Birdhouse Tutorial

I've gotten a few question on how to turn this. I might do things differently then others, so here is a quick and I believe easy process for turning bird ornaments.

Start with a 1 1/2 to 2 inch spindle blank in your chuck
Now rough it to a cylinder.
Mark and drill your two holes with a hand drill. I think mine are 1/2 and 1/8. Whatever looks right. (twist bit not brad point)
Then hollow it out down to the bottom hole you drilled. leaving 1/4 or so of wall. ( I hog it out with a large forstner in the tailstock then clean up with a round nose scraper)
Next shape the outside and then part off the base from the rest of the blank.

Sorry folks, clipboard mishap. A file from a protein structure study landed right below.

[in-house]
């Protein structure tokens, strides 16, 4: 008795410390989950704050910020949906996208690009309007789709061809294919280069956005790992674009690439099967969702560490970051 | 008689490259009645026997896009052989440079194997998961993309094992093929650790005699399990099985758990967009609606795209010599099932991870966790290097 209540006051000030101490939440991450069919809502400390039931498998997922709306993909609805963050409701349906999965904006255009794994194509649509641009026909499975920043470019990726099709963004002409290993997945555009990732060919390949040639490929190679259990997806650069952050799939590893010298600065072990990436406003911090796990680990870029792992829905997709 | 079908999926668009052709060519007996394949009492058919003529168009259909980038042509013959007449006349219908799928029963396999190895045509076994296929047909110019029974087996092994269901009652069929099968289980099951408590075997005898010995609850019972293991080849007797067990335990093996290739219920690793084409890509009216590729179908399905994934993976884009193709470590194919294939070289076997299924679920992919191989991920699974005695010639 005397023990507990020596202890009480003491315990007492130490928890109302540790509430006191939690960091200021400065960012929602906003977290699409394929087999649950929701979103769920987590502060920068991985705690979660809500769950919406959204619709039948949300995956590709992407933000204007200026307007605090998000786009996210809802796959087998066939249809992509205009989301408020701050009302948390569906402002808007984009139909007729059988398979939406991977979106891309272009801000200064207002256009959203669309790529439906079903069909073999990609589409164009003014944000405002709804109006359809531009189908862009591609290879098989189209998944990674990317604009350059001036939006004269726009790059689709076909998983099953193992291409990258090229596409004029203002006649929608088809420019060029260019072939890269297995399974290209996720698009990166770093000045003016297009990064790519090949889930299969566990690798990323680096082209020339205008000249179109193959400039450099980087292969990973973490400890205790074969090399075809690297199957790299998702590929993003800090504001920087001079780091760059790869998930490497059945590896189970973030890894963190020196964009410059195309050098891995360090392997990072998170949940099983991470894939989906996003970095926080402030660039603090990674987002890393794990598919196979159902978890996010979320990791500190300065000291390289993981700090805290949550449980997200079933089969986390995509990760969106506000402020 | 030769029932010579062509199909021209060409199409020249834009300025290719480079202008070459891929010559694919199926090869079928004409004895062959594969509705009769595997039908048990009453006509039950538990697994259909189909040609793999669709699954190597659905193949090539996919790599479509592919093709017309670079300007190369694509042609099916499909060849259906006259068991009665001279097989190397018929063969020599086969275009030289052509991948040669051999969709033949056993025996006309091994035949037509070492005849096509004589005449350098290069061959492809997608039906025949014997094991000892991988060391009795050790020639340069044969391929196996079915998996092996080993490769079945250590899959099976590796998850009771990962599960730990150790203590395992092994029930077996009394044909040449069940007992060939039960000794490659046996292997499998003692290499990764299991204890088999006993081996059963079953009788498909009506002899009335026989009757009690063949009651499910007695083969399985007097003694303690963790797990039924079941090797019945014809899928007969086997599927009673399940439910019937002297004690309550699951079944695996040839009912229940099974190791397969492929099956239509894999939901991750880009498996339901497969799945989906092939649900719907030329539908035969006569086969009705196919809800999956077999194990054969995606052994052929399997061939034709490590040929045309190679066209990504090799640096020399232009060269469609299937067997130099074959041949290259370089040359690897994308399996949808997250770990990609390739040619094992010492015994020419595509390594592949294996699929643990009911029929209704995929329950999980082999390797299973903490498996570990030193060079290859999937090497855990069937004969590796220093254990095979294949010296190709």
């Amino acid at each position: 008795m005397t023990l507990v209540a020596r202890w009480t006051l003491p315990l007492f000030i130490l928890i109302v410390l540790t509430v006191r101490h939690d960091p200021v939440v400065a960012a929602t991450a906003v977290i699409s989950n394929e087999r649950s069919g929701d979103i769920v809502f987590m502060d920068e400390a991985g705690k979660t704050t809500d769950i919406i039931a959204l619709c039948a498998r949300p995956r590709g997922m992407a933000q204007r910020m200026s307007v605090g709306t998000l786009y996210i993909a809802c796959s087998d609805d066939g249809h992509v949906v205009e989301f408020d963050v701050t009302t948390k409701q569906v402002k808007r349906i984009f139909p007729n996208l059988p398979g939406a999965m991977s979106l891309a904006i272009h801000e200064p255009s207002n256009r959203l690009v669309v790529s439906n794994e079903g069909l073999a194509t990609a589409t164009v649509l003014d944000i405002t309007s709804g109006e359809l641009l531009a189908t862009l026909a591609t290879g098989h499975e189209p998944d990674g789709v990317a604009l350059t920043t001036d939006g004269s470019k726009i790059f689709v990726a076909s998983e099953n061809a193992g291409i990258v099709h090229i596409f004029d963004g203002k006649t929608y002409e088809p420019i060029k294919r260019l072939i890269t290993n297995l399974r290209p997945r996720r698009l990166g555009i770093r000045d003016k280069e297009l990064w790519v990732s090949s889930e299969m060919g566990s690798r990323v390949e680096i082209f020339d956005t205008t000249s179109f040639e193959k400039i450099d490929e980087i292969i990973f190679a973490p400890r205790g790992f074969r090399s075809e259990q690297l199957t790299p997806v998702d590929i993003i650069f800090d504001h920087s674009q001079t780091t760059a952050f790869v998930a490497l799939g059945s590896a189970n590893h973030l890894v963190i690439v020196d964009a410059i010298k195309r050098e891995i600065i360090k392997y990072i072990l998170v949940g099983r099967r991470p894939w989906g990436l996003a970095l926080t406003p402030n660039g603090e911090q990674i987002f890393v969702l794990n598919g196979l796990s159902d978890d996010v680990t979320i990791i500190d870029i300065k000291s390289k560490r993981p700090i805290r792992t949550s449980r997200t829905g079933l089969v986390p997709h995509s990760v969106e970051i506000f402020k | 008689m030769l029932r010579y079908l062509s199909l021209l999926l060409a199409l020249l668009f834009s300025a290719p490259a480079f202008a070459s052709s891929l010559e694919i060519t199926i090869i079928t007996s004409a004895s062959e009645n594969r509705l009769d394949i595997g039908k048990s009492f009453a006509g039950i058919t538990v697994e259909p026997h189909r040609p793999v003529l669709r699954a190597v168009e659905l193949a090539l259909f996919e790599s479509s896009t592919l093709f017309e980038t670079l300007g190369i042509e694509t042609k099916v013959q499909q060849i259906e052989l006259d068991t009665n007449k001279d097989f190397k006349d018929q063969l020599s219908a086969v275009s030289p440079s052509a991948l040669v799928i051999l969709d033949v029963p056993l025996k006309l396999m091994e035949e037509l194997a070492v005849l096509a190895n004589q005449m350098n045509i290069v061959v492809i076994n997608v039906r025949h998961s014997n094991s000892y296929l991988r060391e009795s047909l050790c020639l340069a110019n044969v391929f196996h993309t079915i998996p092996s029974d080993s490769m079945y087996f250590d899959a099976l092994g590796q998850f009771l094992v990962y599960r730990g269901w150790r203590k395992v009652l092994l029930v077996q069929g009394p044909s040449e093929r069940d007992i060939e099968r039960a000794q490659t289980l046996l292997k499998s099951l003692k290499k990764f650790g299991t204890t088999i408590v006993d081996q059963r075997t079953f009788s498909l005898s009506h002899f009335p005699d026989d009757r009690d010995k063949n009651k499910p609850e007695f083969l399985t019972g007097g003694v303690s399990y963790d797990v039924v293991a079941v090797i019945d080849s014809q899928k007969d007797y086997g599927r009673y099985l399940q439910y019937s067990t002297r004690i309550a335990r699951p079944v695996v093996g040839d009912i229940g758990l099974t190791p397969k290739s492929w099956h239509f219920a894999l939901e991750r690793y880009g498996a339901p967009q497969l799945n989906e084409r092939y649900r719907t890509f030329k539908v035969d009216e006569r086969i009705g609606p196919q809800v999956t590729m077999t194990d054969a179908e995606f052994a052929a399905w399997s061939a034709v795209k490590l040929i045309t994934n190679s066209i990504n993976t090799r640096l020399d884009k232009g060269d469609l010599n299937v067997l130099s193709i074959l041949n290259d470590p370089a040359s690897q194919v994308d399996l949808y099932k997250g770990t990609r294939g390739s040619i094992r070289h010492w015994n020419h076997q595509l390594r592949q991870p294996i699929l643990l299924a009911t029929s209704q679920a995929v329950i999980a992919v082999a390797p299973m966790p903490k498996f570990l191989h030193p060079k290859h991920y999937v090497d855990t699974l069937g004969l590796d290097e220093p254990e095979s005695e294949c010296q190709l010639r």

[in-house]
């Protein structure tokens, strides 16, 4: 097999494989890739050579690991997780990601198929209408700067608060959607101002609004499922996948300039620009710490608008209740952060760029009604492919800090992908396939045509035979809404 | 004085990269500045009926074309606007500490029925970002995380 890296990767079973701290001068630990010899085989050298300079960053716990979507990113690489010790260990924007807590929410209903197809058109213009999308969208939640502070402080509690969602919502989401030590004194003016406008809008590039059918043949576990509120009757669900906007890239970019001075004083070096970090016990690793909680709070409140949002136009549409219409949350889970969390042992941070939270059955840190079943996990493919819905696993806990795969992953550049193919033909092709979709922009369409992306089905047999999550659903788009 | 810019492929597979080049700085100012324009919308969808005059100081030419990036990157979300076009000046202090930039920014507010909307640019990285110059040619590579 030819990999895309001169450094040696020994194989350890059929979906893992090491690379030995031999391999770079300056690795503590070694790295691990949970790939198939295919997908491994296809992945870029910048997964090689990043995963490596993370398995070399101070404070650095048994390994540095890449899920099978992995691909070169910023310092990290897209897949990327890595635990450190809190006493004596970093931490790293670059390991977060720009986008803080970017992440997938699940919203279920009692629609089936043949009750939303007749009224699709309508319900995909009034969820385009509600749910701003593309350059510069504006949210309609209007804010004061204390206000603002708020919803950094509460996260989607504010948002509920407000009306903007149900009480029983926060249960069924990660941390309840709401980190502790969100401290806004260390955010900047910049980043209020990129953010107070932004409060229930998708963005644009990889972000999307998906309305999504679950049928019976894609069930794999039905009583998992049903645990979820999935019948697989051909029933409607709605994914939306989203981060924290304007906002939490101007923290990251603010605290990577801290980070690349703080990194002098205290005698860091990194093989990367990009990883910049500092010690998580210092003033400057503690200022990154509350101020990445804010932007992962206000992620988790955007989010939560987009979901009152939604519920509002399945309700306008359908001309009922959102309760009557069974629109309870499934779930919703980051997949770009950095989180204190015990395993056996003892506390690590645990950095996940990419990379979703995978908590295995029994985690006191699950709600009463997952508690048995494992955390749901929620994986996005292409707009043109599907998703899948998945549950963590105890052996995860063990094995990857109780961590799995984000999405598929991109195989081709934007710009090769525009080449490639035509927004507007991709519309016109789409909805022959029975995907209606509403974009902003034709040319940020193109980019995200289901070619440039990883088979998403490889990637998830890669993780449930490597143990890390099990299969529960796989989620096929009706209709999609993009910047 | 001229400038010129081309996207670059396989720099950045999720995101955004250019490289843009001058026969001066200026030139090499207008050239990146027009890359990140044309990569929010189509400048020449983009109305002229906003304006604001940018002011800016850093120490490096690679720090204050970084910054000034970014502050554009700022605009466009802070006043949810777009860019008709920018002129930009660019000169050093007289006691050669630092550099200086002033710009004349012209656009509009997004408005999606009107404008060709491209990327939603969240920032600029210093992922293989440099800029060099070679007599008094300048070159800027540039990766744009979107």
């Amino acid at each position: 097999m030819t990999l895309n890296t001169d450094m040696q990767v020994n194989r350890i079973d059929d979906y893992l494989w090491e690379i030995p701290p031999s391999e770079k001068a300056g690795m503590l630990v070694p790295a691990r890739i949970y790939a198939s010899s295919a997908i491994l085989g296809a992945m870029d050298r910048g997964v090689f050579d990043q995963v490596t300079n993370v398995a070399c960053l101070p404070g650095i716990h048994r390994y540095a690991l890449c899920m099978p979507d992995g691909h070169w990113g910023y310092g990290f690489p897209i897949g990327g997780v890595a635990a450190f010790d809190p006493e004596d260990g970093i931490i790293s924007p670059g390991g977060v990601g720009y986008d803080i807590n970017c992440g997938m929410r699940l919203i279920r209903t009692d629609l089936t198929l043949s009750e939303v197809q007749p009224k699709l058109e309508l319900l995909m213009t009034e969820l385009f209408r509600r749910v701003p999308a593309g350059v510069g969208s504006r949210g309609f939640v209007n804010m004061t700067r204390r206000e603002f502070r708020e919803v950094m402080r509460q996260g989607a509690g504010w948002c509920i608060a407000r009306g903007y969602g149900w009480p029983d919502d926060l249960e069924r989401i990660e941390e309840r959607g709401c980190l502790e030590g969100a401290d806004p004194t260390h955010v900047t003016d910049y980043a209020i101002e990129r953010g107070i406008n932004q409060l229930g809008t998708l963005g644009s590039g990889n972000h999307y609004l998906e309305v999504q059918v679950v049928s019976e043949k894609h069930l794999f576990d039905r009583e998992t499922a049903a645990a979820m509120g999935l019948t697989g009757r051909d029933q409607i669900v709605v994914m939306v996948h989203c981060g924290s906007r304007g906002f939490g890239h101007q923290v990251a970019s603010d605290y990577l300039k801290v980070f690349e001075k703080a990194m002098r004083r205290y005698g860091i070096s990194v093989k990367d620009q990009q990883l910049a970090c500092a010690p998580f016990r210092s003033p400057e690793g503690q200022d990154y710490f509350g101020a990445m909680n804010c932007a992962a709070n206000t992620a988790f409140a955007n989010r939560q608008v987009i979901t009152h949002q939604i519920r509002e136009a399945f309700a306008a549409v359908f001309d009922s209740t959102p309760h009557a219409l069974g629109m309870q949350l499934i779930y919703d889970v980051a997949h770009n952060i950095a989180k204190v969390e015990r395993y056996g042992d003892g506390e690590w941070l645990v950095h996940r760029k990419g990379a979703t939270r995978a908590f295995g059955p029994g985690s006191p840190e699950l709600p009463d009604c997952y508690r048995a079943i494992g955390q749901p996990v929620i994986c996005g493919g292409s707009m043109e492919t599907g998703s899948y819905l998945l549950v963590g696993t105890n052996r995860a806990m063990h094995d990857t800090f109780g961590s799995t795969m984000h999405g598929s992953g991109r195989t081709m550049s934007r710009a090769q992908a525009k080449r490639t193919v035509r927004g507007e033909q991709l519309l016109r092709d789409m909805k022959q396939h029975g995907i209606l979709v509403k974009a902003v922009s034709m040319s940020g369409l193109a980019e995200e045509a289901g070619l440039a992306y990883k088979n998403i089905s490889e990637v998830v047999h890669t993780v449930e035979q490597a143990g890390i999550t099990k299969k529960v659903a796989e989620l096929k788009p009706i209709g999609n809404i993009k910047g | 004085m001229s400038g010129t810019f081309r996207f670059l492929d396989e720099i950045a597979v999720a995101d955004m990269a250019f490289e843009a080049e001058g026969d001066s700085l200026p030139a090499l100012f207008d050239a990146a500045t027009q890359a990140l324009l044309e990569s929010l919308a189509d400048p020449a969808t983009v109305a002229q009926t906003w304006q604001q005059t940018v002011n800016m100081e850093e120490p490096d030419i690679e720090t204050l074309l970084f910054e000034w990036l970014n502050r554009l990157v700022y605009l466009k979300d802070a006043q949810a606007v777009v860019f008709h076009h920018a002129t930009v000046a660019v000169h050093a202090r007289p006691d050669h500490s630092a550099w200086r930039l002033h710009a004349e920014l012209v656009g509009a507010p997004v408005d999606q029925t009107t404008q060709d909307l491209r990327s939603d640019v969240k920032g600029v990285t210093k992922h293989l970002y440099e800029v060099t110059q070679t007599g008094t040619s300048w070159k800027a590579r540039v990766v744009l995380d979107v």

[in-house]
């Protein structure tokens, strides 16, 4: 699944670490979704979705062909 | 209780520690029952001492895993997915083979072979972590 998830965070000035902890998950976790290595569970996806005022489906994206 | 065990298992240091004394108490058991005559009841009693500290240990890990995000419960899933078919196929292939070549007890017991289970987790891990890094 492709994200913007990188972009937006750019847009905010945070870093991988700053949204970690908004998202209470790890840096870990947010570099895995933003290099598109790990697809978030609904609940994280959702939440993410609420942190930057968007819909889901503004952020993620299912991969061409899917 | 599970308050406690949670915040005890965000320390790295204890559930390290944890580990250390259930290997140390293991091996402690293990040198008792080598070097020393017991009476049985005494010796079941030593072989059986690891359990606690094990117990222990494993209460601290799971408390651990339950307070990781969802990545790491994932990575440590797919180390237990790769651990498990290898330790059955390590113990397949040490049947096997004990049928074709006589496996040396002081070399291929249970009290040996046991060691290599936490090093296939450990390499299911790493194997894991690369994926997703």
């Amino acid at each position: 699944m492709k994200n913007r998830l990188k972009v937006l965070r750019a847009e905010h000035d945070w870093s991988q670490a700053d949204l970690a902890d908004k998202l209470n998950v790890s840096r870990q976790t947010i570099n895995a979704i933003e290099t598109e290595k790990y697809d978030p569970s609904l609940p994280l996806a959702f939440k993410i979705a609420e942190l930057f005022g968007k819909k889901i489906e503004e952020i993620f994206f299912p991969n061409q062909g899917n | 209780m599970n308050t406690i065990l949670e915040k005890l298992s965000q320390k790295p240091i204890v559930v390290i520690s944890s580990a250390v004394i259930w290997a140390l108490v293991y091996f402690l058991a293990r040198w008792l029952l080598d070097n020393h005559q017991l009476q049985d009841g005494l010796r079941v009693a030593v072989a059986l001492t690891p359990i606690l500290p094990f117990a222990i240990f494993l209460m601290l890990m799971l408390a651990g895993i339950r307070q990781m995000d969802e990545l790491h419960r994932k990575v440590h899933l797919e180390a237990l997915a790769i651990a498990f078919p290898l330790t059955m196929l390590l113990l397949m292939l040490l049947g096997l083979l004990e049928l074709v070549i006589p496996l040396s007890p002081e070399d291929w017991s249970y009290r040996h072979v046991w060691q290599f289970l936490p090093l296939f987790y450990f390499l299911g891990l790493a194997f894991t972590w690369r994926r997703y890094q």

Now with the stock you have left you will make a jam chuck to hold the base

True up the face with a scraper.
Then with your parting tool make a tenon (1/4 or so) to match the hollow in the base.
Stop frequently and check. The mating should be snug but not too tight.
Mount the base and turn the bottom. (light cuts!)
Now sand and finish. The base is done.

Now for the roof.
The tenon you turned will be part of the roof (or chuck up a contrasting block and turn a mating tenon)
Turn and shape the top and then part off.

Now make a jam chuck to hold the roof (if there is enough material left or chuck up another spindle blank)

True up the face with a scraper.
turn a recess and mate the roof
Mount the roof and finish shaping the roof (light cuts!)
At this point I drill a 1/16 hole in the roof for the hanger (Jacobs chuck in the tailstock)
Now sand and finish. The roof is done.

Assemble with a little bit of glue.


Stopper Commission